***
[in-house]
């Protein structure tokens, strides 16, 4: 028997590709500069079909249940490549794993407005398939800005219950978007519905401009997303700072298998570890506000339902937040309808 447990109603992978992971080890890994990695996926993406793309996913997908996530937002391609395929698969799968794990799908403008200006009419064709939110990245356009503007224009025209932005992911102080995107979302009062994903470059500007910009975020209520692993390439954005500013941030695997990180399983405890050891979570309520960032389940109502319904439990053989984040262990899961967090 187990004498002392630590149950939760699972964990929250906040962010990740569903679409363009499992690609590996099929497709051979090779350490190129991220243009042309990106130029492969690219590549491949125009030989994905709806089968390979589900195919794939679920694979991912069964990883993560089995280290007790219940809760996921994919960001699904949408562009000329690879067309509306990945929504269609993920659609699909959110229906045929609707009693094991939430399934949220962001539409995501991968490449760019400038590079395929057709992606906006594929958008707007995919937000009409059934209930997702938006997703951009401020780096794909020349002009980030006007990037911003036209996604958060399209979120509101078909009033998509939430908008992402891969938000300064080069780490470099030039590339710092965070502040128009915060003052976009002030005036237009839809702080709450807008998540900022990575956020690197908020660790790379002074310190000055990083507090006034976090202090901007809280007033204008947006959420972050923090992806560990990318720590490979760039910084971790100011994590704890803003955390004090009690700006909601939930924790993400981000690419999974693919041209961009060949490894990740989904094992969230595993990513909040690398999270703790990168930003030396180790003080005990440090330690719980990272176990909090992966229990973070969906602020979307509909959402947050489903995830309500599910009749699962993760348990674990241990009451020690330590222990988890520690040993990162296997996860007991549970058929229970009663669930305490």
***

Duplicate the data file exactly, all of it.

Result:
[in-house]
């Protein structure tokens, strides 16, 4: 028997590709500069079909249940490549794993407005398939800005219950978007519905401009997303700072298998570890506000339902937040309808 447990109603992978992971080890890994990695996926993406793309996913997908996530937002391609395929698969799968794990799908403008200006009419064709939110990245356009503007224009025209932005992911102080995107979302009062994903470059500007910009975020209520692993390439954005500013941030695997990180399983405890050891979570309520960032389940109502319904439990053989984040262990899961967090 187990004498002392630590149950939760699972964990929250906040962010990740569903679409363009499992690609590996099929497709051979090779350490190129991220243009042309990106130029492969690219590549491949125009030989994905709806089968390979589900195919794939679920694979991912069964990883993560089995280290007790219940809760996921994919960001699904949408562009000329690879067309509306990945929504269609993920659609699909959110229906045929609707009693094991939430399934949220962001539409995501991968490449760019400038590079395929057709992606906006594929958008707007995919937000009409059934209930997702938006997703951009401020780096794909020349002009980030006007990037911003036209996604958060399209979120509101078909009033998509939430908008992402891969938000300064080069780490470099030039590339710092965070502040128009915060003052976009002030005036237009839809702080709450807008998540900022990575956020690197908020660790790379002074310190000055990083507090006034976090202090901007809280007033204008947006959420972050923090992806560990990318720590490979760039910084971790100011994590704890803003955390004090009690700006909601939930924790993400981000690419999974693919041209961009060949490894990740989904094992969230595993990513909040690398999270703790990168930003030396180790003080005990440090330690719980990272176990909090992966229990973070969906602020979307509909959402947050489903995830309500599910009749699962993760348990674990241990009451020690330590222990988890520690040993990162296997996860007991549970058929229970009663669930305490």